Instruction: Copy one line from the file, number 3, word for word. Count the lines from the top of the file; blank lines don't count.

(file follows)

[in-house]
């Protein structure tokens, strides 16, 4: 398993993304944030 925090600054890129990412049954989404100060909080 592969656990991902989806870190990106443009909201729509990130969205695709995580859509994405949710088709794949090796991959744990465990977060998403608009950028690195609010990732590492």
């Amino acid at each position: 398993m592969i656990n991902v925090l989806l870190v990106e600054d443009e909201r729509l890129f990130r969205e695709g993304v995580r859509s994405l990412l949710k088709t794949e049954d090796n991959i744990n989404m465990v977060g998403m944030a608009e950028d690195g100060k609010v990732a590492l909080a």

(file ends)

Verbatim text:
């Amino acid at each position: 398993m592969i656990n991902v925090l989806l870190v990106e600054d443009e909201r729509l890129f990130r969205e695709g993304v995580r859509s994405l990412l949710k088709t794949e049954d090796n991959i744990n989404m465990v977060g998403m944030a608009e950028d690195g100060k609010v990732a590492l909080a």